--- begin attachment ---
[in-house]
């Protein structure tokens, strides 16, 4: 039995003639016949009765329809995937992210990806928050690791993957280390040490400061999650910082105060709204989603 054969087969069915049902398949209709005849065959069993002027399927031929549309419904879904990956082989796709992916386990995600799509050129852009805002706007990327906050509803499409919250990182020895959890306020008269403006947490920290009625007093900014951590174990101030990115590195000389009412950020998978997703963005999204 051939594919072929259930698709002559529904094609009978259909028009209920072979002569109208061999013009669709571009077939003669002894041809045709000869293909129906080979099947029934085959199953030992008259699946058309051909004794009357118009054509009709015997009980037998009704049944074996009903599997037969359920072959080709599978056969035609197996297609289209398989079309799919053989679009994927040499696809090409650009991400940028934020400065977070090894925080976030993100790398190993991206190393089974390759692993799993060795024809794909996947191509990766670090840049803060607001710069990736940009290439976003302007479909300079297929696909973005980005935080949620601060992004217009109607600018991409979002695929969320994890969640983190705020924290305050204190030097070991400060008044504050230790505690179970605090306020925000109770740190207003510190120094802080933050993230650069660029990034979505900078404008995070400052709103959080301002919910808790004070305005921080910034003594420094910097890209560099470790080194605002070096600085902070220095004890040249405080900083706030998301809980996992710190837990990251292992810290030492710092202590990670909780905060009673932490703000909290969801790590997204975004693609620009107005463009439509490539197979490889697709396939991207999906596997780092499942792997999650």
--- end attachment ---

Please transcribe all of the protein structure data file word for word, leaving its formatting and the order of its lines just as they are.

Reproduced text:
[in-house]
């Protein structure tokens, strides 16, 4: 039995003639016949009765329809995937992210990806928050690791993957280390040490400061999650910082105060709204989603 054969087969069915049902398949209709005849065959069993002027399927031929549309419904879904990956082989796709992916386990995600799509050129852009805002706007990327906050509803499409919250990182020895959890306020008269403006947490920290009625007093900014951590174990101030990115590195000389009412950020998978997703963005999204 051939594919072929259930698709002559529904094609009978259909028009209920072979002569109208061999013009669709571009077939003669002894041809045709000869293909129906080979099947029934085959199953030992008259699946058309051909004794009357118009054509009709015997009980037998009704049944074996009903599997037969359920072959080709599978056969035609197996297609289209398989079309799919053989679009994927040499696809090409650009991400940028934020400065977070090894925080976030993100790398190993991206190393089974390759692993799993060795024809794909996947191509990766670090840049803060607001710069990736940009290439976003302007479909300079297929696909973005980005935080949620601060992004217009109607600018991409979002695929969320994890969640983190705020924290305050204190030097070991400060008044504050230790505690179970605090306020925000109770740190207003510190120094802080933050993230650069660029990034979505900078404008995070400052709103959080301002919910808790004070305005921080910034003594420094910097890209560099470790080194605002070096600085902070220095004890040249405080900083706030998301809980996992710190837990990251292992810290030492710092202590990670909780905060009673932490703000909290969801790590997204975004693609620009107005463009439509490539197979490889697709396939991207999906596997780092499942792997999650």